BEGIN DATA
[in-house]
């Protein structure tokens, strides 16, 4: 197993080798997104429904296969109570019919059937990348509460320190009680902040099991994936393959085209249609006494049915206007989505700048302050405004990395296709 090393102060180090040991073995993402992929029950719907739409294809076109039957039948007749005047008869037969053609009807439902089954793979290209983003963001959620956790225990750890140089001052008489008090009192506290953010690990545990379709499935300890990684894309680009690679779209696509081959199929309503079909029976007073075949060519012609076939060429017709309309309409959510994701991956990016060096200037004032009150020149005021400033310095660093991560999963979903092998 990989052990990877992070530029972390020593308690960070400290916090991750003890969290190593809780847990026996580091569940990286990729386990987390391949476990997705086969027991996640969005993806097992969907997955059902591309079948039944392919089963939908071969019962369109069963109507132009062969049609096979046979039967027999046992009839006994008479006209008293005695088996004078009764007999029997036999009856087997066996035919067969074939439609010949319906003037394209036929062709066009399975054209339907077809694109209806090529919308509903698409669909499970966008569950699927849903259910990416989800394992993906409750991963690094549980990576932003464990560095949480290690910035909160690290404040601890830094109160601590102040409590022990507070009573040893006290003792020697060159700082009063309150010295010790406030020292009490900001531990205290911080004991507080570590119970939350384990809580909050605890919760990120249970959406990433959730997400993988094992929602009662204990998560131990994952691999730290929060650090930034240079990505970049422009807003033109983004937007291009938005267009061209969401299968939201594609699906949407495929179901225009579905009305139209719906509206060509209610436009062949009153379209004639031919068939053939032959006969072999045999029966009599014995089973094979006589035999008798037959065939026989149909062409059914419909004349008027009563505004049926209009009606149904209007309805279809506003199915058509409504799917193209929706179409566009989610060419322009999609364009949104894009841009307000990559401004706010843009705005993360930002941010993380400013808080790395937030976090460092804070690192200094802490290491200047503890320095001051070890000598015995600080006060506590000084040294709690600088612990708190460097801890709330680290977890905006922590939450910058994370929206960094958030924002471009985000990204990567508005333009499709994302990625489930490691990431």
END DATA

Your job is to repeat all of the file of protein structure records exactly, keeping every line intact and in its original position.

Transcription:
[in-house]
């Protein structure tokens, strides 16, 4: 197993080798997104429904296969109570019919059937990348509460320190009680902040099991994936393959085209249609006494049915206007989505700048302050405004990395296709 090393102060180090040991073995993402992929029950719907739409294809076109039957039948007749005047008869037969053609009807439902089954793979290209983003963001959620956790225990750890140089001052008489008090009192506290953010690990545990379709499935300890990684894309680009690679779209696509081959199929309503079909029976007073075949060519012609076939060429017709309309309409959510994701991956990016060096200037004032009150020149005021400033310095660093991560999963979903092998 990989052990990877992070530029972390020593308690960070400290916090991750003890969290190593809780847990026996580091569940990286990729386990987390391949476990997705086969027991996640969005993806097992969907997955059902591309079948039944392919089963939908071969019962369109069963109507132009062969049609096979046979039967027999046992009839006994008479006209008293005695088996004078009764007999029997036999009856087997066996035919067969074939439609010949319906003037394209036929062709066009399975054209339907077809694109209806090529919308509903698409669909499970966008569950699927849903259910990416989800394992993906409750991963690094549980990576932003464990560095949480290690910035909160690290404040601890830094109160601590102040409590022990507070009573040893006290003792020697060159700082009063309150010295010790406030020292009490900001531990205290911080004991507080570590119970939350384990809580909050605890919760990120249970959406990433959730997400993988094992929602009662204990998560131990994952691999730290929060650090930034240079990505970049422009807003033109983004937007291009938005267009061209969401299968939201594609699906949407495929179901225009579905009305139209719906509206060509209610436009062949009153379209004639031919068939053939032959006969072999045999029966009599014995089973094979006589035999008798037959065939026989149909062409059914419909004349008027009563505004049926209009009606149904209007309805279809506003199915058509409504799917193209929706179409566009989610060419322009999609364009949104894009841009307000990559401004706010843009705005993360930002941010993380400013808080790395937030976090460092804070690192200094802490290491200047503890320095001051070890000598015995600080006060506590000084040294709690600088612990708190460097801890709330680290977890905006922590939450910058994370929206960094958030924002471009985000990204990567508005333009499709994302990625489930490691990431």